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Old 09-08-2016, 07:16 PM   #16
IsaacKuo
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You need to run the command as root. If you do it with any other person, all files will be created with that account. Only root has the ability to change the ownership of a file.
 
Old 09-08-2016, 07:20 PM   #17
lq_win
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I ran it using root.
 
Old 09-08-2016, 08:02 PM   #18
IsaacKuo
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What is the destination file system? Is it a network file share of some sort? Depending on the destination file system and possibly folder settings, there may be something that is overriding root's normal local capabilities.

For example, if you are using sshfs, the abilities will be limited to the abilities of the login used to mount the share.
 
Old 09-08-2016, 08:43 PM   #19
keefaz
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Something curiously maps ownership in your target directory to the guest user...
Could you tell more about target directory, is it a mounted directory from network, if yes what protocol?

edit, yes as @IsaacKuo says... Sorry didn't read the posts on page 2

Last edited by keefaz; 09-08-2016 at 08:45 PM.
 
Old 09-08-2016, 09:28 PM   #20
lq_win
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Hello All,

The problem is resolved now..
rsync -rtvua /home2/user1/ /home3/user1.backup
I made something stupid there .. (sorry .. to make all of you confusing)

thanks...

but now I want to rsync /home3/user1/backup to another server via ssh..
ssh-keygen was created and I was able to login

I ran command below:

rsync -rtvua /home3/user1.backup guest@backup.mydomain.co.id:/backup/VIP/10.100.100.50

all ownership become 'guest' ?

what I missed?
 
Old 09-08-2016, 09:44 PM   #21
IsaacKuo
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Quote:
Originally Posted by lq_win View Post
rsync -rtvua /home3/user1.backup guest@backup.mydomain.co.id:/backup/VIP/10.100.100.50

all ownership become 'guest' ?

what I missed?
As already noted, if you use a regular user, such as guest, all files created will be owned by that user. Root is the only user which can change ownership of a file.

Your command explicitly uses the userid "guest" to log into backup.mydomain.co.id.
 
Old 09-08-2016, 10:12 PM   #22
lq_win
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Hi IsaacKuo,

you are right!..

if I tried to rsync specific user it run correctly (the ownership preserved)

rsync -rtvuaz /home3/user1.backup root@backup.mydomain.co.id:/backup/VIP/10.100.100.50 --> this will preserved ownership for user1

but if I run:

rsync -rtvuaz /home3 root@backup.mydomain.co.id:/backup/VIP/10.100.100.50 --> all folders owned by root..
or
rsync -rtvuaz /home3/* root@backup.mydomain.co.id:/backup/VIP/10.100.100.50 --> all folders owned by root..

what wrong?
 
Old 09-08-2016, 11:14 PM   #23
Beryllos
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Did you get any error messages?
 
Old 09-09-2016, 11:17 AM   #24
IsaacKuo
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Do you know for sure which remote shell the rsync command is using? I personally do not use rsync in this fashion, so I can't be certain ... I think by default the way you state it an unencrypted connection is used. Probably not a good idea, since I'm guessing this data is being transferred over the internet (as you seem to be using a fully qualified domain name).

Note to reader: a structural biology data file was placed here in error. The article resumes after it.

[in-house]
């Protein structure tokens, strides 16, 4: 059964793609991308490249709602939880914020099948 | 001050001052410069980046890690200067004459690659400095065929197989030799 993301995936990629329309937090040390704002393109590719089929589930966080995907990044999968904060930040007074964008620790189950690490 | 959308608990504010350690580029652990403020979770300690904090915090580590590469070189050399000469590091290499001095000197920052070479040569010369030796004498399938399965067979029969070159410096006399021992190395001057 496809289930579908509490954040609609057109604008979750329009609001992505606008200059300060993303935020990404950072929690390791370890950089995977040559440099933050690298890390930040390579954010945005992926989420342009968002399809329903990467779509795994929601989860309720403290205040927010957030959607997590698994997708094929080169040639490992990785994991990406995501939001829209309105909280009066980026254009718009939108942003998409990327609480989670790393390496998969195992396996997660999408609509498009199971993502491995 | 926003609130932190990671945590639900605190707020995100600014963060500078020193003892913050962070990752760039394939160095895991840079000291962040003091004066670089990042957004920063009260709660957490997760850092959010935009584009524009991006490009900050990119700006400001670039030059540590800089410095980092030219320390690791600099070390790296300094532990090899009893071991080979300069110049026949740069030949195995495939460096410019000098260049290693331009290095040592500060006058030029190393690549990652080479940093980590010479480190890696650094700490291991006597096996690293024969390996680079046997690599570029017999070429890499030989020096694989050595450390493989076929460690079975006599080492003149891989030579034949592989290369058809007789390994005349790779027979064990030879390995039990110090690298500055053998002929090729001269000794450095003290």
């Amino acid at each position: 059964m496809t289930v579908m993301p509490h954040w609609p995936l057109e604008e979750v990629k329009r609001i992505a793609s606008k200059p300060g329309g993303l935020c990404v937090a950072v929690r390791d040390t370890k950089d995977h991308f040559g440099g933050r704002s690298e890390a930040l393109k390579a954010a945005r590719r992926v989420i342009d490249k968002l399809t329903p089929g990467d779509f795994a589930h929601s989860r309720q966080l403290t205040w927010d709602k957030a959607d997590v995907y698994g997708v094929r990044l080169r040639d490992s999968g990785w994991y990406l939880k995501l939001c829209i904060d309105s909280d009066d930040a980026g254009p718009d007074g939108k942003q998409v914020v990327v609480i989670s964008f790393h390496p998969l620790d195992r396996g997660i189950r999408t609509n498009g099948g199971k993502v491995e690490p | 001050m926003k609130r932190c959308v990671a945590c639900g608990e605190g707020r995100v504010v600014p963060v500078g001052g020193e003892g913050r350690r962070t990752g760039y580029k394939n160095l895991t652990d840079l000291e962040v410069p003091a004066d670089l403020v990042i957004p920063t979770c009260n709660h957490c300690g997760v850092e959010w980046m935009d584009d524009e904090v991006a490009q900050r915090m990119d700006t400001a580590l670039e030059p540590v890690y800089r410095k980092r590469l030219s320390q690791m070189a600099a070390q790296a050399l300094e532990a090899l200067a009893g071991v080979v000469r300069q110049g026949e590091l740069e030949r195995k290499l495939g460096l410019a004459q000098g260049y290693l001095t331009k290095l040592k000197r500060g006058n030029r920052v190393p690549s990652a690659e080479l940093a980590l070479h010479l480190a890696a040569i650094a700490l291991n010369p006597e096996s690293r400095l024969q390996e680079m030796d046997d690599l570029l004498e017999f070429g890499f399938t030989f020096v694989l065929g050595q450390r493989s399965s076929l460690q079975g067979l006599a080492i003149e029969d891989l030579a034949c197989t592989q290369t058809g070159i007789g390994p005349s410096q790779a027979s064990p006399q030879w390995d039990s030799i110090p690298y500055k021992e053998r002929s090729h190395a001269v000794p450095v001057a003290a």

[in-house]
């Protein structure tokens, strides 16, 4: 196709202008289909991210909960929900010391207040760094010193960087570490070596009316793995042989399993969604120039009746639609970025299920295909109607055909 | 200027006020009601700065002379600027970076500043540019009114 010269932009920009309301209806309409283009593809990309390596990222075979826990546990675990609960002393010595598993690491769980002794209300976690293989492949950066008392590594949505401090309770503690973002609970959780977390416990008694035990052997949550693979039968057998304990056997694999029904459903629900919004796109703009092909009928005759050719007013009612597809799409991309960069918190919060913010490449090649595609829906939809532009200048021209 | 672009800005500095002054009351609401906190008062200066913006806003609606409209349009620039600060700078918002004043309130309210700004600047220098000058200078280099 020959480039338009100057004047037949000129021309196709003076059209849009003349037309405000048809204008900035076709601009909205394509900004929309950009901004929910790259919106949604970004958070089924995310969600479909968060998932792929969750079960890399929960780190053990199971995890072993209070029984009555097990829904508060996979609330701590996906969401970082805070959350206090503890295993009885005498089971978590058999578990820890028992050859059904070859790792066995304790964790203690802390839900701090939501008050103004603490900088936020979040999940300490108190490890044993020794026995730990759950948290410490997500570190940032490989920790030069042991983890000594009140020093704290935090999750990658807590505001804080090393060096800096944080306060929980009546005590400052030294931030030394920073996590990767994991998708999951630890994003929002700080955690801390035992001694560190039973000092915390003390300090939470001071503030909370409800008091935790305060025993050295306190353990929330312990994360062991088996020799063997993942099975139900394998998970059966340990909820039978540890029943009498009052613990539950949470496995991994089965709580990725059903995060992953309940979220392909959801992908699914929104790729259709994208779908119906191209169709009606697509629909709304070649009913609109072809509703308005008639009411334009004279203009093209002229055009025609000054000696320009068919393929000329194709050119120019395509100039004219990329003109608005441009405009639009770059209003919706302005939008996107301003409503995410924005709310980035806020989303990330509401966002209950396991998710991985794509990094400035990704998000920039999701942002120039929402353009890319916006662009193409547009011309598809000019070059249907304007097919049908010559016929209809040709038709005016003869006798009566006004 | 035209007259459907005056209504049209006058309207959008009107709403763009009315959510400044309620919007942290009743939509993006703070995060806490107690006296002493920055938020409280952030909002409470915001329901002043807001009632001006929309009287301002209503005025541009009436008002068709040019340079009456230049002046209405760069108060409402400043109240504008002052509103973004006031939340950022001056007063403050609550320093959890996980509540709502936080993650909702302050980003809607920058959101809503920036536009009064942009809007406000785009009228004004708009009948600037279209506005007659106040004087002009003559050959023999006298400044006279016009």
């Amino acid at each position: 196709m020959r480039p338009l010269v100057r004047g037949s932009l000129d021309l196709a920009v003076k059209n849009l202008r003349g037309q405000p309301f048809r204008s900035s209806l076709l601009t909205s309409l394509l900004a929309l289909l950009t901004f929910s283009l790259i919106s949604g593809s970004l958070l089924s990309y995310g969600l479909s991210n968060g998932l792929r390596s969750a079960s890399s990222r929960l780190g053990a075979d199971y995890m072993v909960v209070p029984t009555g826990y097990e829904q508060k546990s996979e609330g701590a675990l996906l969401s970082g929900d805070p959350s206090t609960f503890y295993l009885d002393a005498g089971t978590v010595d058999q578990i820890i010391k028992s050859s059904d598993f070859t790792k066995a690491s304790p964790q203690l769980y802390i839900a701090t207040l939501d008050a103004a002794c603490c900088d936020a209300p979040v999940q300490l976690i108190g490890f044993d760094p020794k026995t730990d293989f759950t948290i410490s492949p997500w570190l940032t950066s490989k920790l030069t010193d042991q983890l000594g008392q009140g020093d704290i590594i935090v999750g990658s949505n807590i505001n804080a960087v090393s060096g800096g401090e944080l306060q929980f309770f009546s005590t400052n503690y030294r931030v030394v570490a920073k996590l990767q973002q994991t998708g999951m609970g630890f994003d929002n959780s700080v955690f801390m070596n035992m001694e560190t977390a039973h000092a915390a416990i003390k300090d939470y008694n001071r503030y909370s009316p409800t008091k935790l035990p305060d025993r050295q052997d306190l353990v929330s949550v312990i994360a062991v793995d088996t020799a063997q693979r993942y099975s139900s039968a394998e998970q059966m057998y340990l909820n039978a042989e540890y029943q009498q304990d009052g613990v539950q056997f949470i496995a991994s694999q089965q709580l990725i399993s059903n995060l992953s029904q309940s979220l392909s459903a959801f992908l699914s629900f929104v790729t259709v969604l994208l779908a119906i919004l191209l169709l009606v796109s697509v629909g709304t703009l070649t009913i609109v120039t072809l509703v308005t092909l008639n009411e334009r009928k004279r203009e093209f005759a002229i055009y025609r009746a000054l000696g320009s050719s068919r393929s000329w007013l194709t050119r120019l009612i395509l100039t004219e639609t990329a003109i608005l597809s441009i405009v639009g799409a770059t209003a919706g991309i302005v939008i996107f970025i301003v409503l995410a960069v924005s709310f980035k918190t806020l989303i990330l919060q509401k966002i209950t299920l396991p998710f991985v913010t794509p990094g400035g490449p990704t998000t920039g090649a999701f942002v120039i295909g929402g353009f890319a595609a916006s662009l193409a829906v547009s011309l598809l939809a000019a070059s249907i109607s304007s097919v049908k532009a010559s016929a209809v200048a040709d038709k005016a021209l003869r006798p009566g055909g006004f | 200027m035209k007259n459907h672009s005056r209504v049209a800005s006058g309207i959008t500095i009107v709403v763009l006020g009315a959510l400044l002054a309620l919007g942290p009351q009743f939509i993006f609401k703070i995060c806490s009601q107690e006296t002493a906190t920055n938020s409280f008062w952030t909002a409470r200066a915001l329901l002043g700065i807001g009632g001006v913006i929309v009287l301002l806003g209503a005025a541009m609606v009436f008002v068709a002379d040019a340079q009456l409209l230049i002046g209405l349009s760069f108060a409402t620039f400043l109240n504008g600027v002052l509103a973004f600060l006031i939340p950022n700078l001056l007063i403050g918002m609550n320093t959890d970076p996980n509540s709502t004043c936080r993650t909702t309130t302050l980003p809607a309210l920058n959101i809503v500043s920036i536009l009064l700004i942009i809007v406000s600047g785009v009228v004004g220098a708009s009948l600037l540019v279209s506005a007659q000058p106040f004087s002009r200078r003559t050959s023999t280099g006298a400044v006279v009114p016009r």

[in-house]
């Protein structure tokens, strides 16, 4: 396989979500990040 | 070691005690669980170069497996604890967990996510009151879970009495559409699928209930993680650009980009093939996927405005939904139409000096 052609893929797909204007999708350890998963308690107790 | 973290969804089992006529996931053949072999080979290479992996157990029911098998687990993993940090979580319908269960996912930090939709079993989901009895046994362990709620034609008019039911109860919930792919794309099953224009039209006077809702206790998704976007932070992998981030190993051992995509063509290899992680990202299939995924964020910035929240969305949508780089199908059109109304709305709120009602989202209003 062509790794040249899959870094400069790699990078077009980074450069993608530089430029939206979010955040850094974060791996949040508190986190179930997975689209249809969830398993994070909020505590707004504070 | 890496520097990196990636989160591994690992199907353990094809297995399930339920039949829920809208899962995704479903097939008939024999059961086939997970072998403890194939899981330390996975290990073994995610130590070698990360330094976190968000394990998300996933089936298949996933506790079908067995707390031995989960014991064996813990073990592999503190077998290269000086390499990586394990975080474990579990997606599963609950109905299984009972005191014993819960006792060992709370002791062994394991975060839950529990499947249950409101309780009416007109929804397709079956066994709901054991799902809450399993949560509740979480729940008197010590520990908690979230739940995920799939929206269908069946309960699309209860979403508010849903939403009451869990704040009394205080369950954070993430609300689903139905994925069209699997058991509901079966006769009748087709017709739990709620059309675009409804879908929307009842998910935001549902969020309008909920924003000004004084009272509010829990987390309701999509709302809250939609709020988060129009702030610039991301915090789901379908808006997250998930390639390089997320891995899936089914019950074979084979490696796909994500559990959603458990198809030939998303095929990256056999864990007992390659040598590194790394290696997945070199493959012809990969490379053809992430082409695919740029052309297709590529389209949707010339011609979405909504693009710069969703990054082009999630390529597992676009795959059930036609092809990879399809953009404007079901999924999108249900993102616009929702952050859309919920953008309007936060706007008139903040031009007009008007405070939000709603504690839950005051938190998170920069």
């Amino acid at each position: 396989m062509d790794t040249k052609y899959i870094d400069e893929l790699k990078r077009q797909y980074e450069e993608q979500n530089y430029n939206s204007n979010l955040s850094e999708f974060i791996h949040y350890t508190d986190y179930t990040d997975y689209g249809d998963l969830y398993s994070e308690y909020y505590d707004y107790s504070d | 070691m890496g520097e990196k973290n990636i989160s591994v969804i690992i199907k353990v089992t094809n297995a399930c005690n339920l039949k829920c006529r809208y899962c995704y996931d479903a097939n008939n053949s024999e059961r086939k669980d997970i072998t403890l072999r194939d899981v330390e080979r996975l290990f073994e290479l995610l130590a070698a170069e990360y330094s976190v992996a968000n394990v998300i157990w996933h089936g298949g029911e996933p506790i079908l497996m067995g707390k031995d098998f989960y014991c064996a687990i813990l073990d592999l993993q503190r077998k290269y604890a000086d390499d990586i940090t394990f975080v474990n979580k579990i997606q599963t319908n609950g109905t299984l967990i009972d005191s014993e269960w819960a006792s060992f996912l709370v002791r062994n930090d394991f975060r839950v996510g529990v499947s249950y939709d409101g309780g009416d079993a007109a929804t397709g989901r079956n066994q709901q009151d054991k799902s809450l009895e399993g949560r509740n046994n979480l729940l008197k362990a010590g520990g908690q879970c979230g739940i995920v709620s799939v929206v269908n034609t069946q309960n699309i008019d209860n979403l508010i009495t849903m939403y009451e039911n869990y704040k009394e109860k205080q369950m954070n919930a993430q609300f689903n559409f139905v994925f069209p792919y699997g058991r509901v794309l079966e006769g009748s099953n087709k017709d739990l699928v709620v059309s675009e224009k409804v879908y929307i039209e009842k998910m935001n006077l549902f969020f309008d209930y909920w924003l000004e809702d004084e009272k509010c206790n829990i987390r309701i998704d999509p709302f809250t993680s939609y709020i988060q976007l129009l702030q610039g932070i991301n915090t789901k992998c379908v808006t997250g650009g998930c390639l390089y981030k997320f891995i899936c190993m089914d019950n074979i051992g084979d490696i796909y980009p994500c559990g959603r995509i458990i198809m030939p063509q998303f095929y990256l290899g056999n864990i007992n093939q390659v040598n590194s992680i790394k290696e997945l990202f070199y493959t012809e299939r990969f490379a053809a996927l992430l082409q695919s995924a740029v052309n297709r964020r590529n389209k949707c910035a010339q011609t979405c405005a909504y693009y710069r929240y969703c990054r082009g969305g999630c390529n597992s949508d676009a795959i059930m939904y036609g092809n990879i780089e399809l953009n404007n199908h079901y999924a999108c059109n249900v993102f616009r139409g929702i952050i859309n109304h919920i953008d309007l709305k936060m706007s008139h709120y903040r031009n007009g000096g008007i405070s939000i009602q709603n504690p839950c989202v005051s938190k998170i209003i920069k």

In any case, the remote shell you are using may not be properly configured to provide root with full access rights. The usual thing, I think, is to use "-e ssh" to specify ssh shell - for the sake of encryption and security. You'll have to configure ssh to allow root login, of course, and for security's sake you'll likely want to disallow password login (only allowing key based authentication).

Finally, it is still possible there is something funny about the destination file system or parent folder properties. You have not said anything about the destination file system or the parent folder properties yet.
 
Old 09-09-2016, 11:26 AM   #25
suicidaleggroll
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Quote:
Originally Posted by IsaacKuo View Post
Do you know for sure which remote shell the rsync command is using? I personally do not use rsync in this fashion, so I can't be certain ... I think by default the way you state it an unencrypted connection is used. Probably not a good idea, since I'm guessing this data is being transferred over the internet (as you seem to be using a fully qualified domain name).

In any case, the remote shell you are using may not be properly configured to provide root with full access rights. The usual thing, I think, is to use "-e ssh" to specify ssh shell - for the sake of encryption and security. You'll have to configure ssh to allow root login, of course, and for security's sake you'll likely want to disallow password login (only allowing key based authentication).

Finally, it is still possible there is something funny about the destination file system or parent folder properties. You have not said anything about the destination file system or the parent folder properties yet.
rsync uses ssh by default, "-e ssh" is redundant.
 
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Old 09-09-2016, 06:54 PM   #26
Shadow_7
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# rsync -aRXHv ./* /mnt/clone/

When I'm cloning a linux install (that's not currently being used). While in the / of the install to be cloned. $(cd /mnt/original/)
 
  


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